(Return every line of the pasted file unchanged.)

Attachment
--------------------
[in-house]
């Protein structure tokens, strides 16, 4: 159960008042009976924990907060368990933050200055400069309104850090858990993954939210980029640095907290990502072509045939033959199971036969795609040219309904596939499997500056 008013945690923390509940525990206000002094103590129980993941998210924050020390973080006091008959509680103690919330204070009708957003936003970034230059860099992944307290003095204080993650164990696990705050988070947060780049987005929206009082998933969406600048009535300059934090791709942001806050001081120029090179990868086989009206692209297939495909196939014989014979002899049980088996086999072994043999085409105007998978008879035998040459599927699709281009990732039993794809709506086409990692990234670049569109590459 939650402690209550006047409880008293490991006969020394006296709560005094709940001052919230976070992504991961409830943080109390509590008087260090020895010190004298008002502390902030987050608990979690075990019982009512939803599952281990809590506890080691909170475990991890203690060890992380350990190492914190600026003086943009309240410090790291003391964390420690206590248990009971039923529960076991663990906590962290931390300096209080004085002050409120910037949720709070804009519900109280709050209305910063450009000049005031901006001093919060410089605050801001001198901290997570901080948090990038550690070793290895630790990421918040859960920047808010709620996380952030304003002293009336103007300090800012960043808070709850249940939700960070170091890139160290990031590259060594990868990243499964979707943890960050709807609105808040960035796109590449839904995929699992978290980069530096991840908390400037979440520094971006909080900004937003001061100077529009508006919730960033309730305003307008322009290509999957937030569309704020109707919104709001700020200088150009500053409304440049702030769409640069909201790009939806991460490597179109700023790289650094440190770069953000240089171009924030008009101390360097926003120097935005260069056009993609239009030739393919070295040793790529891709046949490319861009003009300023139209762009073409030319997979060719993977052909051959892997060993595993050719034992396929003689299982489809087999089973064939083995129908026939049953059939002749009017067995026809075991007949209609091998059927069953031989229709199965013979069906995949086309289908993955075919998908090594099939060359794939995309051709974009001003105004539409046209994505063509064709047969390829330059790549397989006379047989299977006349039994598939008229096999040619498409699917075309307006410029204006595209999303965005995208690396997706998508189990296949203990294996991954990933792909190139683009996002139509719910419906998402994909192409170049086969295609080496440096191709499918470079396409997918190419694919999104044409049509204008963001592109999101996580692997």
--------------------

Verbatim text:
[in-house]
């Protein structure tokens, strides 16, 4: 159960008042009976924990907060368990933050200055400069309104850090858990993954939210980029640095907290990502072509045939033959199971036969795609040219309904596939499997500056 008013945690923390509940525990206000002094103590129980993941998210924050020390973080006091008959509680103690919330204070009708957003936003970034230059860099992944307290003095204080993650164990696990705050988070947060780049987005929206009082998933969406600048009535300059934090791709942001806050001081120029090179990868086989009206692209297939495909196939014989014979002899049980088996086999072994043999085409105007998978008879035998040459599927699709281009990732039993794809709506086409990692990234670049569109590459 939650402690209550006047409880008293490991006969020394006296709560005094709940001052919230976070992504991961409830943080109390509590008087260090020895010190004298008002502390902030987050608990979690075990019982009512939803599952281990809590506890080691909170475990991890203690060890992380350990190492914190600026003086943009309240410090790291003391964390420690206590248990009971039923529960076991663990906590962290931390300096209080004085002050409120910037949720709070804009519900109280709050209305910063450009000049005031901006001093919060410089605050801001001198901290997570901080948090990038550690070793290895630790990421918040859960920047808010709620996380952030304003002293009336103007300090800012960043808070709850249940939700960070170091890139160290990031590259060594990868990243499964979707943890960050709807609105808040960035796109590449839904995929699992978290980069530096991840908390400037979440520094971006909080900004937003001061100077529009508006919730960033309730305003307008322009290509999957937030569309704020109707919104709001700020200088150009500053409304440049702030769409640069909201790009939806991460490597179109700023790289650094440190770069953000240089171009924030008009101390360097926003120097935005260069056009993609239009030739393919070295040793790529891709046949490319861009003009300023139209762009073409030319997979060719993977052909051959892997060993595993050719034992396929003689299982489809087999089973064939083995129908026939049953059939002749009017067995026809075991007949209609091998059927069953031989229709199965013979069906995949086309289908993955075919998908090594099939060359794939995309051709974009001003105004539409046209994505063509064709047969390829330059790549397989006379047989299977006349039994598939008229096999040619498409699917075309307006410029204006595209999303965005995208690396997706998508189990296949203990294996991954990933792909190139683009996002139509719910419906998402994909192409170049086969295609080496440096191709499918470079396409997918190419694919999104044409049509204008963001592109999101996580692997």